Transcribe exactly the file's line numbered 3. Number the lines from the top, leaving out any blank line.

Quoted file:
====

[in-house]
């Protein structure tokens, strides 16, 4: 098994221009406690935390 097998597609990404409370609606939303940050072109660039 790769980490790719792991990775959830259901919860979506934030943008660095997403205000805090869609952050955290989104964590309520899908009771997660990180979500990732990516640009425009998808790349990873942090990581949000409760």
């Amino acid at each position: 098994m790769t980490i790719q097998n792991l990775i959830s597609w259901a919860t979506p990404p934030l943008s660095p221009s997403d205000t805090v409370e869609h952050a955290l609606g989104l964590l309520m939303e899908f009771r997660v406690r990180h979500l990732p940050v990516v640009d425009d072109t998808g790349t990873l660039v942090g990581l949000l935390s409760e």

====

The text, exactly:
């Amino acid at each position: 098994m790769t980490i790719q097998n792991l990775i959830s597609w259901a919860t979506p990404p934030l943008s660095p221009s997403d205000t805090v409370e869609h952050a955290l609606g989104l964590l309520m939303e899908f009771r997660v406690r990180h979500l990732p940050v990516v640009d425009d072109t998808g790349t990873l660039v942090g990581l949000l935390s409760e």